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"Ronaldo is the best player in the world but still we should have a statue of a football player from Goa," Fernandes told AFP.

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Michael Lobo, a local minister with India's ruling Bharatiya Janata Party, told AFP the aim was to inspire young people to excel not just inside the country but internationally.

"All the boys and girls who want to make football a career will get inspired by people like Cristiano Ronaldo," Lobo said.

"If you pursue your dream and you're passionate about it then you can reach a higher goal. This is what we have written on the plaque."

Most of present-day India gained independence in 1947.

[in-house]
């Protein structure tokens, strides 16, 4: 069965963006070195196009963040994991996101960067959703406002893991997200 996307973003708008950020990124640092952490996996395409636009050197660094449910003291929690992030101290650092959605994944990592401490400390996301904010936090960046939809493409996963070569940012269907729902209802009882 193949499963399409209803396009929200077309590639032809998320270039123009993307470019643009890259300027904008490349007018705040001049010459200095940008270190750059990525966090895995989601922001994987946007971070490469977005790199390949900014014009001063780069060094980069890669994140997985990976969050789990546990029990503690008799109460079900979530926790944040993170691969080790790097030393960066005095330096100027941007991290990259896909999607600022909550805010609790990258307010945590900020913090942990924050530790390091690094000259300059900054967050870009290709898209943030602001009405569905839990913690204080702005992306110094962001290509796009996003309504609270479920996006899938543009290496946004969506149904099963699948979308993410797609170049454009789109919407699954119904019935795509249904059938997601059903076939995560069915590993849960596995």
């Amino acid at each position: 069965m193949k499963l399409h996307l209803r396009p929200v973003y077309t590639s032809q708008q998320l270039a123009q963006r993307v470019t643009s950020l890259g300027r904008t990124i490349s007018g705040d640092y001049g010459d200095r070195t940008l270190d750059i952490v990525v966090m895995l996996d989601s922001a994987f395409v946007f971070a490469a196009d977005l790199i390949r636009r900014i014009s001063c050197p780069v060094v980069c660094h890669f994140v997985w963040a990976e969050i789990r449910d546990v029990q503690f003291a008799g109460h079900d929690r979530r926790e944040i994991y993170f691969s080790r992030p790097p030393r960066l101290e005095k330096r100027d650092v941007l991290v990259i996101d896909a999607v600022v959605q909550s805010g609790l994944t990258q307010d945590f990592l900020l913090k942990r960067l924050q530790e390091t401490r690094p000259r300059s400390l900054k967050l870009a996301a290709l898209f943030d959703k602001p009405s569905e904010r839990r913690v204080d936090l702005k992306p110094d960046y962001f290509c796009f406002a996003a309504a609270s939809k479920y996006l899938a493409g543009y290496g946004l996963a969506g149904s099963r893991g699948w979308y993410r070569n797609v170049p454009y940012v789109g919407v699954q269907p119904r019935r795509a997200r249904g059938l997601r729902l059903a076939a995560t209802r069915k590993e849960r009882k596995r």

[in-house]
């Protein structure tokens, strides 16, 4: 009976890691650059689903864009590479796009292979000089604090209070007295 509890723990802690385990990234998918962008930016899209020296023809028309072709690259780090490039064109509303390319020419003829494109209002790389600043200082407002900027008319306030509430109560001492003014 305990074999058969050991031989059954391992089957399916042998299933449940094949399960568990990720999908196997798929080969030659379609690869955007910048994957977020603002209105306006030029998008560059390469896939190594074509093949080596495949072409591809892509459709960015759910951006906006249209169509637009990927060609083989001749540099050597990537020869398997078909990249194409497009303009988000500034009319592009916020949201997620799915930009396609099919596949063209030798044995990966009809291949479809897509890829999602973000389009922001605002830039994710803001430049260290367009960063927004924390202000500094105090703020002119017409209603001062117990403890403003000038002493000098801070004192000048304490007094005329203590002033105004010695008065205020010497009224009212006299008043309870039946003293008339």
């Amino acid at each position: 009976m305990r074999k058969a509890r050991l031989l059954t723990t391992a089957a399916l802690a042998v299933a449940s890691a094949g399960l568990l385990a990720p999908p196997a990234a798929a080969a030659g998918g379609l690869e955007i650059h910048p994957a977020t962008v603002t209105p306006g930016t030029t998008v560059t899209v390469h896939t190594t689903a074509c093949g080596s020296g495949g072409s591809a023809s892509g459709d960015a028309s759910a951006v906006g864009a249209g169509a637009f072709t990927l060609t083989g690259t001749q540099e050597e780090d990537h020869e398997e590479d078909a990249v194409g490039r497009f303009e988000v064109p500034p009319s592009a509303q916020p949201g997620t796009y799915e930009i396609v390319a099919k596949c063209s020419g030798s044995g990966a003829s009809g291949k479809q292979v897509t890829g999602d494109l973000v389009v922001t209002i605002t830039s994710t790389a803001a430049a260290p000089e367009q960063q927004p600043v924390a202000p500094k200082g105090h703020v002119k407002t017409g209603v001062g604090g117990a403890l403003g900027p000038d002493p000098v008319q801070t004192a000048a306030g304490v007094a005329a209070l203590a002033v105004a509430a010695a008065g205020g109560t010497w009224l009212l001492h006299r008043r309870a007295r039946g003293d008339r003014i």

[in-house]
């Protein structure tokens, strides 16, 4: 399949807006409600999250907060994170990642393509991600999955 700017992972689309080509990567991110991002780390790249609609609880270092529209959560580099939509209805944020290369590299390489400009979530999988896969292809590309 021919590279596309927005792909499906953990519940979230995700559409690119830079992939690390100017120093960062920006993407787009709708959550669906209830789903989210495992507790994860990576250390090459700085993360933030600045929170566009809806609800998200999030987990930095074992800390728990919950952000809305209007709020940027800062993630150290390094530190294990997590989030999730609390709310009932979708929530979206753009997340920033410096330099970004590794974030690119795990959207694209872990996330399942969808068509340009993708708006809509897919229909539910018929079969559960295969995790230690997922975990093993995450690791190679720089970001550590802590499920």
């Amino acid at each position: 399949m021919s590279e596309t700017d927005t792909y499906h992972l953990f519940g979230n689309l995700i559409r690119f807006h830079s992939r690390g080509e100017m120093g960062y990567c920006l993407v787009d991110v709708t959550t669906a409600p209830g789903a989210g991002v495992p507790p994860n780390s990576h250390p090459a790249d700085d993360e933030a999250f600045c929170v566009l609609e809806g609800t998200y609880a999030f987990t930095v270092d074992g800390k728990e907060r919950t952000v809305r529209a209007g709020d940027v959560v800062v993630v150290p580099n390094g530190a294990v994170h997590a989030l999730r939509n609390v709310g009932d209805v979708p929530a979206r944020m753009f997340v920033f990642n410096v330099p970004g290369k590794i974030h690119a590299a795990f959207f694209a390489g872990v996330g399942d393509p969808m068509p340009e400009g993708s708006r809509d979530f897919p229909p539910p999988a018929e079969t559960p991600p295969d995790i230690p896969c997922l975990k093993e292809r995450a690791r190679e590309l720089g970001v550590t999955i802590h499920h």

But Portugal's then military dictatorship only relinquished Goa following an invasion by the Indian army and a two-day war in 1961.

Portugal's centuries-long influence remains visible in local architecture, particularly the many churches. Many people in Goa have Portuguese-origin surnames.

Unlike in most of India, many Goans prefer football to cricket -- and many support Portugal in international tournaments such as the World Cup.

"I follow (Portugal) too but when we have our own players we cannot put up a statue of someone from outside," Fernandes said.

It is not the first time a statue of Ronaldo, 36, has caused an upset.

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